HOW THE NEWS COV­ERED THE NEWS

New York Daily News - - NEWS -

At a lit­tle past 5 p.m. on a frigid Novem­ber evening in 1965, a power over­load that started in an On­tario plant soon caused a black­out that af­fected a large swath of the North­east — about 30 mil­lion peo­ple over­all were af­fected — and brought New York City to a stand­still.

The out­age, which came just as the evening rush hour was in full swing, lasted for up to 12 hours, stranded thou­sands of com­muters with no way to get home — and trapped about 800,000 straphang­ers un­der­ground, ac­cord­ing to re­ports.

Yet un­like the black­out of 1977 on a scorch­ing July night, there was hardly any re­ports of loot­ing or other ma­jor crime.

Early Novem­ber also means Elec­tion Day cov­er­age dom­i­nated the news dur­ing the week of Nov. 5-11, and the Daily News was al­ways ready to bring the lat­est re­sults to its read­ers.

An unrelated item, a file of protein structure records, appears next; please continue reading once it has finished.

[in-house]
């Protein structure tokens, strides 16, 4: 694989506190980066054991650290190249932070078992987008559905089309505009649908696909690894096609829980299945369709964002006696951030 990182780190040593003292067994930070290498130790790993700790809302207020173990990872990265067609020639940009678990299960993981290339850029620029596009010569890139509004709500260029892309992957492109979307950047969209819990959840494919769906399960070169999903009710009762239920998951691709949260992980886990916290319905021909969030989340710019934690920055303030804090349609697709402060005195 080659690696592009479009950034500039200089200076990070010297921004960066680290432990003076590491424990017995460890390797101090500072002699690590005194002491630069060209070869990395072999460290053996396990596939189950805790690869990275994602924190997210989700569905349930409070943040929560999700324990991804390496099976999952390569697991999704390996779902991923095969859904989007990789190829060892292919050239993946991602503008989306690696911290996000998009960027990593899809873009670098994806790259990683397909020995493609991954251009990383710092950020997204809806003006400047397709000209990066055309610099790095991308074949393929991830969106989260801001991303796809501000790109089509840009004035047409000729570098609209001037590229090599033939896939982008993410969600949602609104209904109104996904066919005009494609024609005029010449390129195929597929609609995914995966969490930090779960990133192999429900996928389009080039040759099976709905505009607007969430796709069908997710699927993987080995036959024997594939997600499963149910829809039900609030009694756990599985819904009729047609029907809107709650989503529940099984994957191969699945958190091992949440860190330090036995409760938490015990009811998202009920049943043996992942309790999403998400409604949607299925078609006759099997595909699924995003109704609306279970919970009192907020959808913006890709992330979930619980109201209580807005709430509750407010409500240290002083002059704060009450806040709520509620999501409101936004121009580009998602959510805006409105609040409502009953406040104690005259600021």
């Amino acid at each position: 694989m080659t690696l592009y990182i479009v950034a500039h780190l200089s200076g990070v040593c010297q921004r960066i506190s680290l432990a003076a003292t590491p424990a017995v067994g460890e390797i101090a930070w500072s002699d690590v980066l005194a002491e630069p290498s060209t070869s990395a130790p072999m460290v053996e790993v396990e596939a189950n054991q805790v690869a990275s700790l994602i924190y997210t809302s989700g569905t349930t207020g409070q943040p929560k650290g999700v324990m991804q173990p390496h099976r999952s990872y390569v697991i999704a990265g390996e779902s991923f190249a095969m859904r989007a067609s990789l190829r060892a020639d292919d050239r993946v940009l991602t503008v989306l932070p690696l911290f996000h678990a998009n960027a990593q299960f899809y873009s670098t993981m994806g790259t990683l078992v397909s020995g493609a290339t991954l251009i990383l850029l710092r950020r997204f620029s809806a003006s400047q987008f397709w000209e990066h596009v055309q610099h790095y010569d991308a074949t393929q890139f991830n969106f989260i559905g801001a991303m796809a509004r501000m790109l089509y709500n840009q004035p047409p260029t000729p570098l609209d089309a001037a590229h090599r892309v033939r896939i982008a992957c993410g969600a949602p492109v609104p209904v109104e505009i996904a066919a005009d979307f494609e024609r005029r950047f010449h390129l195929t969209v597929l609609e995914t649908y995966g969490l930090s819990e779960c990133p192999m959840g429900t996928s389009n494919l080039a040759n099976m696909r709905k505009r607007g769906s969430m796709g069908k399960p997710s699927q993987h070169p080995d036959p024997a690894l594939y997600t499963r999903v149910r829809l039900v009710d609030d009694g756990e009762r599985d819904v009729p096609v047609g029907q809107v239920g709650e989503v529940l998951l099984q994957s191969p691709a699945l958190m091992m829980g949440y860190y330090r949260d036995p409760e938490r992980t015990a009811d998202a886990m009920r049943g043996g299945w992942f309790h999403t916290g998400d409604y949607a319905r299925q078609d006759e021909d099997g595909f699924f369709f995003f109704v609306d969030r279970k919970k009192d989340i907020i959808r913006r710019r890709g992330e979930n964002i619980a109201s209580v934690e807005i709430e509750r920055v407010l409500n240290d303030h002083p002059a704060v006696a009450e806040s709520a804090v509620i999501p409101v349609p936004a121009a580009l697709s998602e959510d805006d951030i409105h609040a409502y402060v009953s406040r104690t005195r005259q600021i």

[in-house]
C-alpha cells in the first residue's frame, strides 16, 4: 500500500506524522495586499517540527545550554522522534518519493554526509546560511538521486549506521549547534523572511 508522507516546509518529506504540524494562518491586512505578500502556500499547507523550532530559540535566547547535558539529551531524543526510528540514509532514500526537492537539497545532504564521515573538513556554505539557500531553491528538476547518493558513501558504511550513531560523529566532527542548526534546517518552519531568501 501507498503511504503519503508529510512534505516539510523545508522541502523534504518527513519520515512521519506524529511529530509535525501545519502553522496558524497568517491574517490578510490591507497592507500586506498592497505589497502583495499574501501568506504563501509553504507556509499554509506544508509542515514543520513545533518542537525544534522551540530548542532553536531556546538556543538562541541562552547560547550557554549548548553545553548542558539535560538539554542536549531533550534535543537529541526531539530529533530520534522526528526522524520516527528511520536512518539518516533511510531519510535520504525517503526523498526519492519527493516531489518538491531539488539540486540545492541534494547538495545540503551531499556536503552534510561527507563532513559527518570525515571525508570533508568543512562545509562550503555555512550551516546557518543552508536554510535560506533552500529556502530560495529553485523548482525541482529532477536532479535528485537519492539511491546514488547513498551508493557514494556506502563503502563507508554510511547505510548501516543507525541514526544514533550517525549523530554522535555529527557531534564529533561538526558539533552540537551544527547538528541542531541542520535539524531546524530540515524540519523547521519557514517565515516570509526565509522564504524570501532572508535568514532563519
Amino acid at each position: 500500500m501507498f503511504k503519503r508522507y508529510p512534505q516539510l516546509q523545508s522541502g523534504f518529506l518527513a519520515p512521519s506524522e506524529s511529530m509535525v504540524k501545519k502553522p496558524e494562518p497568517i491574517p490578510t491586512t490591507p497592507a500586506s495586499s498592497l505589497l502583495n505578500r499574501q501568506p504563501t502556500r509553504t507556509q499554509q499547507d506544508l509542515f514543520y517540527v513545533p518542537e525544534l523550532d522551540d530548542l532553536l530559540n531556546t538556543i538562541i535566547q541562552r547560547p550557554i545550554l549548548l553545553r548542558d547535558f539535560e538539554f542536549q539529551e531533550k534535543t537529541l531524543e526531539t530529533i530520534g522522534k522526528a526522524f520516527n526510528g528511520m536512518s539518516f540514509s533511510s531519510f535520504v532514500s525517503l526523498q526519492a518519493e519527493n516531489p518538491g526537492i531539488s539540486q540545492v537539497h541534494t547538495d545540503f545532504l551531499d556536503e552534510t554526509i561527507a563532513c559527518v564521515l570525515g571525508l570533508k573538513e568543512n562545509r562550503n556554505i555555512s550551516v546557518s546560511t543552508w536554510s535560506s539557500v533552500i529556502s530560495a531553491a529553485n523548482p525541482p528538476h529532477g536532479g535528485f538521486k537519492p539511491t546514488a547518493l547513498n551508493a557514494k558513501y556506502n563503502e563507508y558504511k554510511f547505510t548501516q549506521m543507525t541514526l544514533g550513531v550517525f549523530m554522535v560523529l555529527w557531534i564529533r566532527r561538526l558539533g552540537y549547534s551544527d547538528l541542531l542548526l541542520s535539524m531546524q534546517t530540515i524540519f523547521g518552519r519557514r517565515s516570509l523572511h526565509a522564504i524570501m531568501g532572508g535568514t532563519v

As The News counts down to its 100th birth­day next year, New York’s home­town pa­per – the first daily tabloid in the U.S. when it de­buted on June 26, 1919 – is giv­ing loyal read­ers a look into our famed ar­chives to help cel­e­brate the cen­ten­nial.

Check in ev­ery week to see how The News cov­ered the top sto­ries of the day.

The view from The News build­ing on E. 42nd St. down Sec­ond Ave. shows a city in near dark­ness, with only emer­gency lights burn­ing in build­ings. In the dis­tance is the fully-lit Ver­razano Bridge, as parts of Brook­lyn and Staten Is­land were un­af­fected by the out­age. Straphang­ers stuck in the tun­nel near the Mon­tague St. sta­tion in Brook­lyn had to be res­cued by fire­fight­ers.

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